I agree that McCain is capable of losing this election, primarily because he seems to go out of his way to piss off his own base, and when it comes to campaigning, he has an instinct for the capillary. But I expect the 527s to make up for it, and show either Obama or Hillary! for what they are.

Scott wrote:

Robert, aside from the worthlessness of polls five months out, looking at the electoral map shows that raw numbers can be decieving. I believe that any sensible person will stipulate that any democrat will win huge margins in NY, CA, and IL. However, this margin will still net that putative candidate the same number of electoral votes (the only ones that count) they would get if they won in a squeaker. Hence any Democratic candidate showing good poll numbers must also acknowlege that a substantial proportion of those poll numbers will be 'empty votes' that won't matter in a general election. The GOP, on the other hand, since it harvests votes from a much larger number of small (i.e. small population) states, has a better tooth to tail ratio of votes.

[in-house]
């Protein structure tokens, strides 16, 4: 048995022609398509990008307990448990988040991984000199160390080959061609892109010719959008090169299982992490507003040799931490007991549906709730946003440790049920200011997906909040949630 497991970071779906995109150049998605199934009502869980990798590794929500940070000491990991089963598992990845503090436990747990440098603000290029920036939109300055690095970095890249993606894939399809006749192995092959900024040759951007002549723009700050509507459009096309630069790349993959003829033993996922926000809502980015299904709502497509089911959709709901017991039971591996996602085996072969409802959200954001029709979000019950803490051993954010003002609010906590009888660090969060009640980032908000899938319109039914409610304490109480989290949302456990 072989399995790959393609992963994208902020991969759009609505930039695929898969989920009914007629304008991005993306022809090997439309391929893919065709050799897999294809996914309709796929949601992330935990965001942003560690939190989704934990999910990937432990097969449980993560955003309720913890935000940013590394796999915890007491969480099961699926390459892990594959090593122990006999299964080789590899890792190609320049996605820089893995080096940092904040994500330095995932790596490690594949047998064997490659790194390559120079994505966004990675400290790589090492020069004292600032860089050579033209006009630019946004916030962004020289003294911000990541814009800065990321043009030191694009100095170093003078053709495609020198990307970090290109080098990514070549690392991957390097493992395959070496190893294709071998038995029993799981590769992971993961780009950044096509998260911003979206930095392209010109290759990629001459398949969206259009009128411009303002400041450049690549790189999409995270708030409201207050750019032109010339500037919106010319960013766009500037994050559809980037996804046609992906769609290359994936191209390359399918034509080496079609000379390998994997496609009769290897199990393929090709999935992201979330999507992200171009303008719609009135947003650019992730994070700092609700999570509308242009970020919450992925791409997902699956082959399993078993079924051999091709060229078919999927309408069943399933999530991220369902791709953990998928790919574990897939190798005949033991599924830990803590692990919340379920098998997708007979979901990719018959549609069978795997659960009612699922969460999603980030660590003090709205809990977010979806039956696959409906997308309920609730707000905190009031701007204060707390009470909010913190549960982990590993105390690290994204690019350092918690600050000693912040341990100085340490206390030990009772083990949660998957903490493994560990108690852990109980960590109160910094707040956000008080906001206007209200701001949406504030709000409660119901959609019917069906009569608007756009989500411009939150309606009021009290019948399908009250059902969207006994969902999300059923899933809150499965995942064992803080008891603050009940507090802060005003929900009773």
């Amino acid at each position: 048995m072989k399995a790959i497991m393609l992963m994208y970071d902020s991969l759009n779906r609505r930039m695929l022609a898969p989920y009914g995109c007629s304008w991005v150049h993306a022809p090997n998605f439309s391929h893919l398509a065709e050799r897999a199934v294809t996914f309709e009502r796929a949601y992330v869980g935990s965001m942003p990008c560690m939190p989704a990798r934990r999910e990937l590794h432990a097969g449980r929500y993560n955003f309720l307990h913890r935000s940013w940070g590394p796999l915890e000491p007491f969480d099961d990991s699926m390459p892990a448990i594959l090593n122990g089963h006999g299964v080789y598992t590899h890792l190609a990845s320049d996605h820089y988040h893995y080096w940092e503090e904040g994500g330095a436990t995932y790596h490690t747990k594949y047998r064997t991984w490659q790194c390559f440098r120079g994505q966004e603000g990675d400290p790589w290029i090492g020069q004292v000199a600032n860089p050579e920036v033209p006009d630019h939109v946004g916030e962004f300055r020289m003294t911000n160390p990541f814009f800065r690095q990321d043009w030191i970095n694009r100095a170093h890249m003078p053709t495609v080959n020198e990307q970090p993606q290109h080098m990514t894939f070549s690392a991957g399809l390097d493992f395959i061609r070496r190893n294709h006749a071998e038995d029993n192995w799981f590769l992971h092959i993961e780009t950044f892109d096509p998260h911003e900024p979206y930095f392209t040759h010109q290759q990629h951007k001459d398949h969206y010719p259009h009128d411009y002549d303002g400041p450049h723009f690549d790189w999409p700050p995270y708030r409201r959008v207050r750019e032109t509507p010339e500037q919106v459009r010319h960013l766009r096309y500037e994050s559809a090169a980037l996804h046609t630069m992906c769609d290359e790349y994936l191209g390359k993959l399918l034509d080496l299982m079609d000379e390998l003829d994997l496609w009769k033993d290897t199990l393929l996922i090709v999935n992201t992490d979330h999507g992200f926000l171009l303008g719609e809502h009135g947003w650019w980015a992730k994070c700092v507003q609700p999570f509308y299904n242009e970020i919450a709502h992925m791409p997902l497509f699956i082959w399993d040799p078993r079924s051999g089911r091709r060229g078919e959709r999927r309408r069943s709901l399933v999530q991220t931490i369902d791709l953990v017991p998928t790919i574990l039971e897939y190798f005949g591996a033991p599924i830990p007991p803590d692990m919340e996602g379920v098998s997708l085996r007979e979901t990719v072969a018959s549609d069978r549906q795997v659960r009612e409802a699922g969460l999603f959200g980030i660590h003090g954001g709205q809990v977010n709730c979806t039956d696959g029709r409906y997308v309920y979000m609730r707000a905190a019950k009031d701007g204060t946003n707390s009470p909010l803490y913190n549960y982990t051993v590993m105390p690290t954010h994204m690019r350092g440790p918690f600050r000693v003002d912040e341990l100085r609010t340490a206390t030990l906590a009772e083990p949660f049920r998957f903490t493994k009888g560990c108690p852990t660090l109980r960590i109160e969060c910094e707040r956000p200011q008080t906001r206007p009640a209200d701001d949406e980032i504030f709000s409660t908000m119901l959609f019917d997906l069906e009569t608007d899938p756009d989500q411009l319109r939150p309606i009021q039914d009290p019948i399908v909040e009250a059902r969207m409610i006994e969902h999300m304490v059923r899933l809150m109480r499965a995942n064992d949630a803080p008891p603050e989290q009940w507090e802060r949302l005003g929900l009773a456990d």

I rather doubt that we are looking at a McGovern quality collapse here, however. The population is too polarized, and the Dems do have numerous advantages working for them, not the least of which is that the GOP has run an abomidable campaign this year. A Dukakis level collapse (perhaps we should come up with a Richter-scale for electoral defeats?) seems more likely, where a moderate popular vote loss translates in a huge loss in electoral votes.

Either way, it should be fun watching Hillary's harridans or Obama's acolytes tearing their hair out and finding excuses for their candidate's failings.

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This page contains a single entry by Rand Simberg published on April 27, 2008 11:46 AM.

A British Perspective was the previous entry in this blog.